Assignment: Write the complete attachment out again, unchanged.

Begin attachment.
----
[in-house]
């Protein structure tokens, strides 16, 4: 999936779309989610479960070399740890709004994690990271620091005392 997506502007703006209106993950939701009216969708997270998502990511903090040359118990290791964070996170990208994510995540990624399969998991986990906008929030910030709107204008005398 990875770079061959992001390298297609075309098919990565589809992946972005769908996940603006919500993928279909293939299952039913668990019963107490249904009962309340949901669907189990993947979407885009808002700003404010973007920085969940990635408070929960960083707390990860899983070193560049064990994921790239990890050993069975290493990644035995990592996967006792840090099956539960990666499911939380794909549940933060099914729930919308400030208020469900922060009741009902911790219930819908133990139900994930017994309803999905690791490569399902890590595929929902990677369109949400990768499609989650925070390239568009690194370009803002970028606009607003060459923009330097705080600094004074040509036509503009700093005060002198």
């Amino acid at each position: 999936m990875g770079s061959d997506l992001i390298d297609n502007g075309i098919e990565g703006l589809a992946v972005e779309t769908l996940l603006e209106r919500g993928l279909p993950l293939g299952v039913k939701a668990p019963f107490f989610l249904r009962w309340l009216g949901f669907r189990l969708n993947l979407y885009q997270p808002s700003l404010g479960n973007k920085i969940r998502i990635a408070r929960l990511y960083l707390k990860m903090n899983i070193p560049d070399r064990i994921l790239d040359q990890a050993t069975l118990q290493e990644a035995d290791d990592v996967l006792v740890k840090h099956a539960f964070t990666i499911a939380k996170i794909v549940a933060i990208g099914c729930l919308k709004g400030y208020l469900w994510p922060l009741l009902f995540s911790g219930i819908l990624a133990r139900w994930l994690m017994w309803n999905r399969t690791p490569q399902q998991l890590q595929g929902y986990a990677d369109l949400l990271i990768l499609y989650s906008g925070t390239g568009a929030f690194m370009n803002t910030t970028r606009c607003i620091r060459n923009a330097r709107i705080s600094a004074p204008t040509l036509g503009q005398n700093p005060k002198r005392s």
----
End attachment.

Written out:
[in-house]
């Protein structure tokens, strides 16, 4: 999936779309989610479960070399740890709004994690990271620091005392 997506502007703006209106993950939701009216969708997270998502990511903090040359118990290791964070996170990208994510995540990624399969998991986990906008929030910030709107204008005398 990875770079061959992001390298297609075309098919990565589809992946972005769908996940603006919500993928279909293939299952039913668990019963107490249904009962309340949901669907189990993947979407885009808002700003404010973007920085969940990635408070929960960083707390990860899983070193560049064990994921790239990890050993069975290493990644035995990592996967006792840090099956539960990666499911939380794909549940933060099914729930919308400030208020469900922060009741009902911790219930819908133990139900994930017994309803999905690791490569399902890590595929929902990677369109949400990768499609989650925070390239568009690194370009803002970028606009607003060459923009330097705080600094004074040509036509503009700093005060002198």
């Amino acid at each position: 999936m990875g770079s061959d997506l992001i390298d297609n502007g075309i098919e990565g703006l589809a992946v972005e779309t769908l996940l603006e209106r919500g993928l279909p993950l293939g299952v039913k939701a668990p019963f107490f989610l249904r009962w309340l009216g949901f669907r189990l969708n993947l979407y885009q997270p808002s700003l404010g479960n973007k920085i969940r998502i990635a408070r929960l990511y960083l707390k990860m903090n899983i070193p560049d070399r064990i994921l790239d040359q990890a050993t069975l118990q290493e990644a035995d290791d990592v996967l006792v740890k840090h099956a539960f964070t990666i499911a939380k996170i794909v549940a933060i990208g099914c729930l919308k709004g400030y208020l469900w994510p922060l009741l009902f995540s911790g219930i819908l990624a133990r139900w994930l994690m017994w309803n999905r399969t690791p490569q399902q998991l890590q595929g929902y986990a990677d369109l949400l990271i990768l499609y989650s906008g925070t390239g568009a929030f690194m370009n803002t910030t970028r606009c607003i620091r060459n923009a330097r709107i705080s600094a004074p204008t040509l036509g503009q005398n700093p005060k002198r005392s």